• D. Randall Faro

Authentic Consideration

Swashbuckling Wallace Beery. Action hero John Wayne. Dedicated cop Jack Webb. Fast-draw U.S. marshal James Arness. The characters they portrayed would in all likelihood in real life have used some pretty vulgar language in their day-by-day professional duties . . . language they also would likely not have used around their mothers or at church socials. The screenwriters also largely kept vulgarities out of the TV scripts. And the screen characters were no less authentic.


Many authors also write exciting, believable books without using body parts, bodily functions, and revered religious figures as expletives. Morris West, P.T. Duetermann, and


The author website, MyBookCave, notes that some writers believe “using profanity makes their writing more authentic and powerful,” while others believe that “the use of vulgarity quickly becomes a cheap, convenient device to give the impression that the book is up-to-date and realistic.” To quote Lee Child again: “If you over-use profanity, it can dilute its power and it can make you, the writer, look inauthentic.” There are always possible alternatives to crudity. A creative author will explore and use them.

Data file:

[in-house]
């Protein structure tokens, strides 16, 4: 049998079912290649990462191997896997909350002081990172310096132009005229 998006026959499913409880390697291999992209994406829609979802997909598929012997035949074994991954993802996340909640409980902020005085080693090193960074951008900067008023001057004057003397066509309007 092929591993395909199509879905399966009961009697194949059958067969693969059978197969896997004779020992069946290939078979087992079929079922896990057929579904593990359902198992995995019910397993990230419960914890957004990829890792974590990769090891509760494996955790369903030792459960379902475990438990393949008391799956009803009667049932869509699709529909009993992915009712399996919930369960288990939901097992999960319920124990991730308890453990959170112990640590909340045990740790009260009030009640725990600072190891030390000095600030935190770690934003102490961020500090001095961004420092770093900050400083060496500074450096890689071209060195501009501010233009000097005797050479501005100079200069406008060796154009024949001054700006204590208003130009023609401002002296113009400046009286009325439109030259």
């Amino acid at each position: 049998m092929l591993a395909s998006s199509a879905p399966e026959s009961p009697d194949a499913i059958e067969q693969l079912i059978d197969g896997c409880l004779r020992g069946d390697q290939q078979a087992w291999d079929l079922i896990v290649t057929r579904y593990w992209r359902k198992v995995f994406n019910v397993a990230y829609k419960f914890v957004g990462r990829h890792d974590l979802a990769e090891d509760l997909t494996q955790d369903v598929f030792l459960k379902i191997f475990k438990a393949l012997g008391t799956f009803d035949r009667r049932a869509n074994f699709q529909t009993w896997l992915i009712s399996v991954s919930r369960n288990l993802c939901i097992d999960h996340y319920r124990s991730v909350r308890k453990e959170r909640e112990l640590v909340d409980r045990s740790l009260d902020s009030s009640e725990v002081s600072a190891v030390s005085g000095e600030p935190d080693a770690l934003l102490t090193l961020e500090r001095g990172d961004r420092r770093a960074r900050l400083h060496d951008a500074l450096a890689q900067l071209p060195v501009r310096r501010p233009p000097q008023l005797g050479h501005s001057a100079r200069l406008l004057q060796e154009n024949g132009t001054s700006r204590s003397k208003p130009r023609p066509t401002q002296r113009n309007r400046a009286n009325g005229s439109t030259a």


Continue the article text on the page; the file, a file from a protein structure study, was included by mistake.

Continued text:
There are many readers who are put off by being f-bombed on almost every page. But while vulgar words are simply vulgar words, a primary offense is the use of Jesus Christ (and any of its derivatives) as a commensurate alternative to other common vulgarities. Christianity is the basis of faith for millions around the world, and to use the name of the founding figure as a common expletive, with no regard for those who hold it dear, is unconscionable. It is not done with Moses or Mohammed or Krishna, so why with Jesus? Some authors could care less about offending anyone, which is their prerogative. But for those who do care, consideration ought be given to the adherents of one of the world’s major faiths.


I am no prude. Every now and then a salty word can be appropriate, even helpful, either in verbal speech or in writing. But overdoing profanity tends to ruin a good book, and using Jesus as a swear word demeans the author who exhibits such insensitivity.


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